Genesys, 1969

First animation authoring system using the Rand Tablet, predecessor of all graphics tablets today.

Baecker, Ronald M. (1969). Interactive Computer-Mediated Animation. PhD Thesis, MIT.

Immersive visualization

Ivan Shutherland, Damocles, 1966

This is a close-up picture of the Damocles augmented reality system designed by Ivan Shutherland's team in MIT in 1968.

damoclesclose

First head mounted display system, it overlaid synthetic images produced in a computer screen with real-life natural vision. This was way before VR was invented, Damocles was basically a head mounted display, but it also introduced the idea of overlaying a digital layer onto our world, which is what we would today call Augmented Reality (AR).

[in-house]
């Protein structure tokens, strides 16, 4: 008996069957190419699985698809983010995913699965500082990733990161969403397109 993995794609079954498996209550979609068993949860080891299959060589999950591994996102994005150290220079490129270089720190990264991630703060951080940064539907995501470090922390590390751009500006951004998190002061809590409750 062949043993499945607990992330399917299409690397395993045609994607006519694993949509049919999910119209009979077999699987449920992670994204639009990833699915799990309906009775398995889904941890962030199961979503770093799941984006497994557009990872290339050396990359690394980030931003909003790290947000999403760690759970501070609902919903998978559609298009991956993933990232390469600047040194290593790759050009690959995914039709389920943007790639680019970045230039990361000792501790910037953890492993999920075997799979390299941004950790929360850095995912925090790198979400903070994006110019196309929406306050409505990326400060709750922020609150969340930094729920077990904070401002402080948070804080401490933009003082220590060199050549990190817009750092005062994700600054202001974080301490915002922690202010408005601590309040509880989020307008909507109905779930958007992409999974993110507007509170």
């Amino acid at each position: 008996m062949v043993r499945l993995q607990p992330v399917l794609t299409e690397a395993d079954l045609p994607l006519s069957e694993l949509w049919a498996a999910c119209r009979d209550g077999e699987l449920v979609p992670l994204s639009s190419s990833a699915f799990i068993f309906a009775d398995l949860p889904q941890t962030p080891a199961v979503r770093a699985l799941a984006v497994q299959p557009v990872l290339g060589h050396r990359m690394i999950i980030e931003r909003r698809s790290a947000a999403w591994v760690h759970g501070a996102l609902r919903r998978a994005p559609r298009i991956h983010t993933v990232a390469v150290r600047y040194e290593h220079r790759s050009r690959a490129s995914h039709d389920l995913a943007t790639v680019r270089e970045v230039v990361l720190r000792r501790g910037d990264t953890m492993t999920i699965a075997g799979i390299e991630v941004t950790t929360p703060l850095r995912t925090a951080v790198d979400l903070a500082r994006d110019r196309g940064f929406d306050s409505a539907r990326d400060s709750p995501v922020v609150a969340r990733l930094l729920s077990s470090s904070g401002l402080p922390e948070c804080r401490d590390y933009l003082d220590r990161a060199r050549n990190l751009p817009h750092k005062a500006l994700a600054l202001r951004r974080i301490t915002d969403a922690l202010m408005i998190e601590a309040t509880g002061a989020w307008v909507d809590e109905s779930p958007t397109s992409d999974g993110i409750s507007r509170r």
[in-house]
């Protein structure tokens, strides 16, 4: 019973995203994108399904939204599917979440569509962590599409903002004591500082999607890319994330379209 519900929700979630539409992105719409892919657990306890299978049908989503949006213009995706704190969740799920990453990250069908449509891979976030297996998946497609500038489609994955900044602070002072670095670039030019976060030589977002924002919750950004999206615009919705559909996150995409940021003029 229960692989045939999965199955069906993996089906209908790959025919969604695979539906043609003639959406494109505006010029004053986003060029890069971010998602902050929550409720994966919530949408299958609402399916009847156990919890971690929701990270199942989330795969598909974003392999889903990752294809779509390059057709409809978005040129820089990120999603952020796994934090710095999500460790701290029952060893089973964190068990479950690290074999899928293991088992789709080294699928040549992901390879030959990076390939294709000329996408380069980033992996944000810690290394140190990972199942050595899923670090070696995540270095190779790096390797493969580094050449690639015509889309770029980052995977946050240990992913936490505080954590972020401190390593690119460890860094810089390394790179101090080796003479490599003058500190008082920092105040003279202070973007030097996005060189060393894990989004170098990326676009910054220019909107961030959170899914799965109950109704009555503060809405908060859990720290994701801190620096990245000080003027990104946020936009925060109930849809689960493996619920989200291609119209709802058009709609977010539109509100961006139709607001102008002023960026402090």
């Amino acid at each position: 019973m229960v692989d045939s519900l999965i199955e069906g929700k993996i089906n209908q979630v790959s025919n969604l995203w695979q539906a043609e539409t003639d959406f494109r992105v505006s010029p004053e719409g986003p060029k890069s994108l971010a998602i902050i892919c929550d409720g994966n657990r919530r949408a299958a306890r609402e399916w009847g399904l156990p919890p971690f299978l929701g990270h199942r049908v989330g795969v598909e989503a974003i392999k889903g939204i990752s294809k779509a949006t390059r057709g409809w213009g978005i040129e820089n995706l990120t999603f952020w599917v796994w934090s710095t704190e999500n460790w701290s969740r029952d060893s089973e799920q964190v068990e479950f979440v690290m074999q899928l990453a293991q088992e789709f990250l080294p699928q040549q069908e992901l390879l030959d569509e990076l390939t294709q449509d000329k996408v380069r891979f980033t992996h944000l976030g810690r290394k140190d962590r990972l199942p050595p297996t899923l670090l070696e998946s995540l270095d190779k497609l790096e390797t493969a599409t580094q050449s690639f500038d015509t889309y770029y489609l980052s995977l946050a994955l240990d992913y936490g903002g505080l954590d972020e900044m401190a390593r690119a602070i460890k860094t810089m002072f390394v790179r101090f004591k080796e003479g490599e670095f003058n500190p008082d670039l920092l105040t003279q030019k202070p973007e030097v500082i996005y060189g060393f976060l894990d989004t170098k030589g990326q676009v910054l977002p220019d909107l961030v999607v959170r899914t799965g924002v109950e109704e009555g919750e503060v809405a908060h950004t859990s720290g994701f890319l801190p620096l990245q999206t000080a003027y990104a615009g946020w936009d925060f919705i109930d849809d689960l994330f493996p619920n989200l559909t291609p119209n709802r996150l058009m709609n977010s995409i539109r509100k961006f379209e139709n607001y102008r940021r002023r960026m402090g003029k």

Here's a live demo of the Damocles head mounted display, and in my opinion the most mind-blowing 22 seconds of video to ever be released from an HCI lab.

Movement and touch

Erkki Kurenniemi was a designer, artist, electronic musician, and electronic instrument builder with pioneering work in the field of tactile interface designs and embodied machine interfaces. He is credited with having built the first digital synthesizer. He worked in relative obscurity for decades, known mostly as a musician, before the full range of his work was discovered and studied in detail in the 2000s.

There is a film by Mika Taanila titled The Future is Not What It Used to Be which deals with Kurenniemi's work. Here's the trailer:

REMBERING ERKKI KURENNIEMI: THE FUTURE IS NOT WHAT IT USED TO BE (Mika Taanila, 2002) from Spectacle Theater on Vimeo.